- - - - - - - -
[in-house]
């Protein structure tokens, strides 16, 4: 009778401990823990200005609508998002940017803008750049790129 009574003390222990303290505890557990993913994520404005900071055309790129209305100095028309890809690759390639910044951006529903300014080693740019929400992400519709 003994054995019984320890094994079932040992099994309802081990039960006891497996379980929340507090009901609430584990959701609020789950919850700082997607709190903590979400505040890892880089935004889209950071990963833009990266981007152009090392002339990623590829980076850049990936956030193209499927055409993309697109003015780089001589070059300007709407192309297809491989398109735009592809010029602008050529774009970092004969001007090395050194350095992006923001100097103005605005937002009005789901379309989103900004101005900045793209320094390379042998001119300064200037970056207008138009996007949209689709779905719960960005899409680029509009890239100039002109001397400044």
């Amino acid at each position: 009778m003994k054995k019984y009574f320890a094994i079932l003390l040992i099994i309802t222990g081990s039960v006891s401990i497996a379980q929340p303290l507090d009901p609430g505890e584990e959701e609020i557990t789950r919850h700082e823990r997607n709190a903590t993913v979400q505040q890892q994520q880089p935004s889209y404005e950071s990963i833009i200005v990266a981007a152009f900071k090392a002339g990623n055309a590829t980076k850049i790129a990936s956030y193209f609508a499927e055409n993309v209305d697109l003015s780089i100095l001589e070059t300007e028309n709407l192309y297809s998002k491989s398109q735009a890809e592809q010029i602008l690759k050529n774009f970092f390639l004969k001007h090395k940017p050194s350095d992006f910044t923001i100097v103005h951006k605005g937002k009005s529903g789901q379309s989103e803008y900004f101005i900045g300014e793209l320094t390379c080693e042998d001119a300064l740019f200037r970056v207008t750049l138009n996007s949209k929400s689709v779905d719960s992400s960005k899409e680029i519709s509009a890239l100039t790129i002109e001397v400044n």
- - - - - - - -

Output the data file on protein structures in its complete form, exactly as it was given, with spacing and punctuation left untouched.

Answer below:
[in-house]
């Protein structure tokens, strides 16, 4: 009778401990823990200005609508998002940017803008750049790129 009574003390222990303290505890557990993913994520404005900071055309790129209305100095028309890809690759390639910044951006529903300014080693740019929400992400519709 003994054995019984320890094994079932040992099994309802081990039960006891497996379980929340507090009901609430584990959701609020789950919850700082997607709190903590979400505040890892880089935004889209950071990963833009990266981007152009090392002339990623590829980076850049990936956030193209499927055409993309697109003015780089001589070059300007709407192309297809491989398109735009592809010029602008050529774009970092004969001007090395050194350095992006923001100097103005605005937002009005789901379309989103900004101005900045793209320094390379042998001119300064200037970056207008138009996007949209689709779905719960960005899409680029509009890239100039002109001397400044």
């Amino acid at each position: 009778m003994k054995k019984y009574f320890a094994i079932l003390l040992i099994i309802t222990g081990s039960v006891s401990i497996a379980q929340p303290l507090d009901p609430g505890e584990e959701e609020i557990t789950r919850h700082e823990r997607n709190a903590t993913v979400q505040q890892q994520q880089p935004s889209y404005e950071s990963i833009i200005v990266a981007a152009f900071k090392a002339g990623n055309a590829t980076k850049i790129a990936s956030y193209f609508a499927e055409n993309v209305d697109l003015s780089i100095l001589e070059t300007e028309n709407l192309y297809s998002k491989s398109q735009a890809e592809q010029i602008l690759k050529n774009f970092f390639l004969k001007h090395k940017p050194s350095d992006f910044t923001i100097v103005h951006k605005g937002k009005s529903g789901q379309s989103e803008y900004f101005i900045g300014e793209l320094t390379c080693e042998d001119a300064l740019f200037r970056v207008t750049l138009n996007s949209k929400s689709v779905d719960s992400s960005k899409e680029i519709s509009a890239l100039t790129i002109e001397v400044n």